Ripple Foundation’s showcase stack encompassing three open source elements – front end UX/UI framework, middleware and backend/data repository. Each component harnesses the power of open source and aims to demonstrate open standards in action to show that there is a different way to provide technology to our care professionals and patients.
Ripple Foundation was established in 2016 to support the adoption of an open health and care platform internationally. As part of its mission, the team has supported the development of a leading edge UX/UI framework which they’ve recently launched called PulseTile. The clinically led team has also been reviewing complementary products and components that meet the increasing demands of the modern day health and care system. They are proud to support and promote the incredible versatility of both the middleware – JSON API oriented QewdJSframework led by Rob Tweed of MGateway Ltd, plus the openEHR compliant backend of EtherCISled by Christian Chevalley of ADOC Software Development.
Dr Tony Shannon, Director of Ripple Foundation said, “We are promoting Ripple Foundation’s showcase stack to demonstrate how health IT can be done in the complex and highly pressurised health and care system. For years care professionals have had to put up with inadequate, antiquated clinical systems and we believe this showcase stack shows what can be applied to any health and care setting to help provide a better solution for both the clinical requirements but also the business needs of health and care technology. Information and data that you can access, store and exchange securely is an option if you adopt an open source, open standards underpinned by open architecture approach.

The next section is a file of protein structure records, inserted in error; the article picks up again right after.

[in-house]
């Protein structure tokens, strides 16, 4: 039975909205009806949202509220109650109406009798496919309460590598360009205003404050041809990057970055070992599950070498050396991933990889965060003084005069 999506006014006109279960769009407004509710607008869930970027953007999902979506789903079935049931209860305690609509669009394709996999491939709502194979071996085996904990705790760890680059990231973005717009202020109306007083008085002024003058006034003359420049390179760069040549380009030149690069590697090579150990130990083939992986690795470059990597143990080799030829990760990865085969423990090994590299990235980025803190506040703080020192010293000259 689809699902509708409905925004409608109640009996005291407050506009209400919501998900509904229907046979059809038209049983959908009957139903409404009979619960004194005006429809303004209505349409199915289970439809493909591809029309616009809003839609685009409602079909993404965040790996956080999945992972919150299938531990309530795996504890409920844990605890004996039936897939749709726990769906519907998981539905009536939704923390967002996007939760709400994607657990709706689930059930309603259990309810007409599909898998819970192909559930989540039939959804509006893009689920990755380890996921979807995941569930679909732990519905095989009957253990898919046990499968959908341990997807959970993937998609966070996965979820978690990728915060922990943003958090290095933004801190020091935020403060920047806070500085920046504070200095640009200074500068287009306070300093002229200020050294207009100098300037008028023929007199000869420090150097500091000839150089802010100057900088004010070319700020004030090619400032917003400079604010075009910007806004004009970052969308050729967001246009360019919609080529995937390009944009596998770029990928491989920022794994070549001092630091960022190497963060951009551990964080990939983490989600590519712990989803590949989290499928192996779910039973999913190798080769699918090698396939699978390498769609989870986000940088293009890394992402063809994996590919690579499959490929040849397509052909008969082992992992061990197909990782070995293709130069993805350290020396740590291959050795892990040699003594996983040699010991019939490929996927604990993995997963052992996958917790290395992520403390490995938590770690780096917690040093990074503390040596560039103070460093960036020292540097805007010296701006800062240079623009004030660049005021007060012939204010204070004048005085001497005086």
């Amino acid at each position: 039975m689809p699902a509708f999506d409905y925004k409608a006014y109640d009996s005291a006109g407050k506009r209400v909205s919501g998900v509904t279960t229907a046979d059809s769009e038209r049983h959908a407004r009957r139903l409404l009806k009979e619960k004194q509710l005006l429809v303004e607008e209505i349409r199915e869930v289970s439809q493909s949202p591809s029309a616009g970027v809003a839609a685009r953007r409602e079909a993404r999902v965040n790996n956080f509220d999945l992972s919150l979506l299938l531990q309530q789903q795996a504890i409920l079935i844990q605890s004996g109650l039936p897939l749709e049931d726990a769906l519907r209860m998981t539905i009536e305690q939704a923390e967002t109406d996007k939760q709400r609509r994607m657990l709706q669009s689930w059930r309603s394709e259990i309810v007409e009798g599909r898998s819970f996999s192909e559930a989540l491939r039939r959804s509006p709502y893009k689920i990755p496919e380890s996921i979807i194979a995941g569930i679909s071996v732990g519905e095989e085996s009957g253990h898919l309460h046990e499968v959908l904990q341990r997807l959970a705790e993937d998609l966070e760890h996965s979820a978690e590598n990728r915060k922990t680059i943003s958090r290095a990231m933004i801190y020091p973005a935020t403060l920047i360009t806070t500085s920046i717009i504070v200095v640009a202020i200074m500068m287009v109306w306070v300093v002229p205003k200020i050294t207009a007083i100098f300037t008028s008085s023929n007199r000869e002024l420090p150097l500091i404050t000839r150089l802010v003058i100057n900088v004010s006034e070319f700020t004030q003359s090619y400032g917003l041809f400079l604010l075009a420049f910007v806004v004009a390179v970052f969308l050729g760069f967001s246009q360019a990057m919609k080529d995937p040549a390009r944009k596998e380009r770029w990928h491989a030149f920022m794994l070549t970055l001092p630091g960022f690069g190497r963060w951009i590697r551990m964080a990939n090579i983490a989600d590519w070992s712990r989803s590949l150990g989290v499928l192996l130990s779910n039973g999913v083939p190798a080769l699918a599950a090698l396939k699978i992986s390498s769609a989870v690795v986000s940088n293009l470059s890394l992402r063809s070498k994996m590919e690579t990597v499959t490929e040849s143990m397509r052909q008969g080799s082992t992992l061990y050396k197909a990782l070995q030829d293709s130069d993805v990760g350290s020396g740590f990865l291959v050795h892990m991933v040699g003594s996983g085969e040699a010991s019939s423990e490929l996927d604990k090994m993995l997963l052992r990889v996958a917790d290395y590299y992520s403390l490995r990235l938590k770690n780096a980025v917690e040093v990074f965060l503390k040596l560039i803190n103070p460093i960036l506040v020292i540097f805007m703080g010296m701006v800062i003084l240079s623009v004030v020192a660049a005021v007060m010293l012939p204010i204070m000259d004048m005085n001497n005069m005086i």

“I’m calling out to the health and care community to take a look at our showcase stack and have a play with what’s now openly available to reuse. At Ripple Foundation we are here to support you and can answer any questions you may have and help to move health IT into the 21st Century.
Tony continued, “We are also appealing for an open digital platform challenge fund that we have called #1percentfund. Diverting 1% of available healthcare IT funds to an open digital challenge fund we believe could improve the care of 99% of the population bystimulating and supporting both the creation and adoption of an open digital ecosystem internationally. We hope this Open Platform Challenge Fund could help any interested clinical and technical leaders out there to implement a different approach to issues we are facing.”
It is clear that Health IT is not good enough to support 21st Century care, Ripple Foundation believe their showcase stack components, used separately or in combination will help to meet the needs of clinical systems that are easy to use but also communicate and interoperate using open source and open standards.
The showcase stack can be explored from the Ripple Foundation website, including full “showcase stack” documentation.
/wp-content/uploads/2017/06/luca-upper-97759.jpg4071018Ripple Foundationwp-content/uploads/2017/01/header-icon300.pngRipple Foundation
Ripple Foundation Launches Its Showcase Stack